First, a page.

Recently, I have had a lot of calls about concerns of potentially rabid animals, so I thought this would be a timely topic. Rabies is a viral infection carried in mammals, especially skunks, bats, raccoons, foxes, woodchucks, cats and dogs.
It is spread by saliva, through a bite or a skin wound. Once contracted, it affects the central nervous system. Humans can undergo a series of injections soon after exposure as a way of preventive treatment that has proven highly successful. Without treatment, the disease is invariably fatal. Only one human has been documented to survive rabies.
There have only been four recorded cases of human rabies in Wisconsin the last 50 years, and all four cases acquired the disease from bats. According to the Wisconsin Department of Health Services, skunks were historically the most common species infected by rabies, but bats passed them up around the year 2000. Looking at a study from 2006-2010, animal rabies diagnosed in Wisconsin seemed to be primarily in southeastern and far western portions of the state; reports of rabies in the Northwoods were much less frequent. I would be inclined to think those parts of the state with a higher occurrence are simply finding and testing more sick or dead animals because they have higher human populations and more development. Up here, animals can get sick and die in large blocks of forest without detection.
We always tell people to be on the alert if they see an animal acting strangely. What is strange behavior for a wild animal? Typically, coming out and moving about during the day is strange, as is an apparent lack of fear of humans. Rabies can make animals agitated and confused. They would have an uneven gait, or stumble when walking. They are often drooling excessively or have frothy saliva.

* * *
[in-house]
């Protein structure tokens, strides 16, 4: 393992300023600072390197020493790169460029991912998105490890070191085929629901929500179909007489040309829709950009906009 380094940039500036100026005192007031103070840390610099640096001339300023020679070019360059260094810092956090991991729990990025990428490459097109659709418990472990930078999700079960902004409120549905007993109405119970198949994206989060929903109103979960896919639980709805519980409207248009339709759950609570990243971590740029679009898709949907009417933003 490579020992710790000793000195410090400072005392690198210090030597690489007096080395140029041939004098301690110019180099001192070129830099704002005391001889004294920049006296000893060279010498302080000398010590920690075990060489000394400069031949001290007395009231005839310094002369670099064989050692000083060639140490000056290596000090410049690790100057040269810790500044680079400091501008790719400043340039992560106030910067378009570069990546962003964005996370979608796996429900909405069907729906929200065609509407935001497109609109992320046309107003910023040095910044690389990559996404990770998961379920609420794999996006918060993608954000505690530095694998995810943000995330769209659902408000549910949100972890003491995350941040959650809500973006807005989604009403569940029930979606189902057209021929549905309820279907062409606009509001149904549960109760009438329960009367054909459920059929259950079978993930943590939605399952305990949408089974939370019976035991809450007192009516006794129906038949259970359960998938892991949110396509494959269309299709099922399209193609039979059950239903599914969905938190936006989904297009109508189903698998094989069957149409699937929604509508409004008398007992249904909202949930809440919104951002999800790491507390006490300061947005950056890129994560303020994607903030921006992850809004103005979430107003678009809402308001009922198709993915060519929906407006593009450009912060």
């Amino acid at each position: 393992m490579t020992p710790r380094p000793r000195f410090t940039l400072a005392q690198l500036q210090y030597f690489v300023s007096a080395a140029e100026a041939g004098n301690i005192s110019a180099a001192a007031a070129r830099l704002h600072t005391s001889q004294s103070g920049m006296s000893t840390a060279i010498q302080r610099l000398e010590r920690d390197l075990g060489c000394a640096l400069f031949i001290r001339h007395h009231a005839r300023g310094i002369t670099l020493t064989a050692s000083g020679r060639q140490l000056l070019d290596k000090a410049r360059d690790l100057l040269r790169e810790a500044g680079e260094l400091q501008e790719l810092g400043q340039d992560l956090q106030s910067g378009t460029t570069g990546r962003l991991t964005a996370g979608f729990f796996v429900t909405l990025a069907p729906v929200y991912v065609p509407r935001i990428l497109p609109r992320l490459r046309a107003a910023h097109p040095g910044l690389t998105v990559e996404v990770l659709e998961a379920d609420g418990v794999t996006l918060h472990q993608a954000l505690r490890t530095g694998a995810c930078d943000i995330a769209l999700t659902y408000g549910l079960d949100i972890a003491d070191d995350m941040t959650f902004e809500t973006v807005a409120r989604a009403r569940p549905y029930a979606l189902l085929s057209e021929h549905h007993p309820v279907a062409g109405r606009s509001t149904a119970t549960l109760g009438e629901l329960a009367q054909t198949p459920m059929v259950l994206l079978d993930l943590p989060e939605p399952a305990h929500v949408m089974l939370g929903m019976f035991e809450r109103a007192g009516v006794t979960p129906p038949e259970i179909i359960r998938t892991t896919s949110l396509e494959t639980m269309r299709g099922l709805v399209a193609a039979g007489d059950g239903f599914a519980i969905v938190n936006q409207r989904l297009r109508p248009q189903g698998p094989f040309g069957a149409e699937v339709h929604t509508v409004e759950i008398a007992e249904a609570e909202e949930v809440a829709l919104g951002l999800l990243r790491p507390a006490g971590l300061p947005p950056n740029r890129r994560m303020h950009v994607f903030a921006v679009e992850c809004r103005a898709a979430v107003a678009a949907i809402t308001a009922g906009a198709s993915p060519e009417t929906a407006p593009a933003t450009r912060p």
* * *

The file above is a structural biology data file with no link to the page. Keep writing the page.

Unfortunately, this kind of behavior is easy to see, but occurs only later in the development of the disease. A wild animal that licks, scratches or bites a pet or person might look healthy at the time but still carry the virus.
The best way to avoid rabies is to take precautions and be safe. Do not handle wild animals. If you do handle wild animals, wear gloves. Do not touch your eyes, nose or mouth; basically, keep your hands away from your face. This is something I had to train myself to do, not only when I am handling animals, but when I am in an area where there are a lot of people touching communal surfaces like shopping cart handles, handrails and so on. You touch your face or head on average two to four times a minute, believe it or not-more than 5,000 times a day. After touching an animal, wash your hands thoroughly with soap and water; I try to scrub for 20 to 30 seconds, including the backs of my hands, my wrists and under the fingernails. I remember in college, one time my advanced physics lab partner observed me washing my hands. He said “you must be in the biology program.
Biologists always wash up like they are about to operate on the President.” A humorous exaggeration, but the point is valid.
If you are bitten or scratched by an animal, you need to take your washing to a whole new level. According to the Wisconsin Department of Health Services, one of the most effective ways to prevent rabies infection is immediate, thorough cleansing of the wound with liberal amounts of soap and water for 15 minutes. Bite victims should also notify their local county health department to ensure that the biting animal is observed or tested for rabies.
The Wisconsin Department of Health and Department of Agriculture, Trade and Consumer Protection have lots of rabies information available on their websites.
You can also contact the county health department or ask your physician for more information. Ultimately, use common sense, take simple precautions and be safe.
Jeremy Holtz is a wildlife biologist with the Wisconsin DNR and writes a weekly column in the Star Journal. To contact him, call (715) 365-8999.